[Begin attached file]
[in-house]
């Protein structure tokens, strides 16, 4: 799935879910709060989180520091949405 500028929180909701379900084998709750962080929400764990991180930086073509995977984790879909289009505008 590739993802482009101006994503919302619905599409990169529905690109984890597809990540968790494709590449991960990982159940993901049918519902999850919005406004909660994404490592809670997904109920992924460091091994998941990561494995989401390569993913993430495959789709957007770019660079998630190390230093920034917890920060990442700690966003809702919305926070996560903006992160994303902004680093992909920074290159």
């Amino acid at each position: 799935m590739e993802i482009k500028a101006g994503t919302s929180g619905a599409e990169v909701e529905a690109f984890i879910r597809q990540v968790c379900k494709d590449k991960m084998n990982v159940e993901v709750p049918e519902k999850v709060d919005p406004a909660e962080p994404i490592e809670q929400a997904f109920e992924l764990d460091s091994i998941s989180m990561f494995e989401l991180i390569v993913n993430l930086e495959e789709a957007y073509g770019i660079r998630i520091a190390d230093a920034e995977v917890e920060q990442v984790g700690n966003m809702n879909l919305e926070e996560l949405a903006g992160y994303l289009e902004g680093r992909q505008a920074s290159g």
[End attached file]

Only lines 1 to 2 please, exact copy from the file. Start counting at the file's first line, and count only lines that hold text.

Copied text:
[in-house]
């Protein structure tokens, strides 16, 4: 799935879910709060989180520091949405 500028929180909701379900084998709750962080929400764990991180930086073509995977984790879909289009505008 590739993802482009101006994503919302619905599409990169529905690109984890597809990540968790494709590449991960990982159940993901049918519902999850919005406004909660994404490592809670997904109920992924460091091994998941990561494995989401390569993913993430495959789709957007770019660079998630190390230093920034917890920060990442700690966003809702919305926070996560903006992160994303902004680093992909920074290159």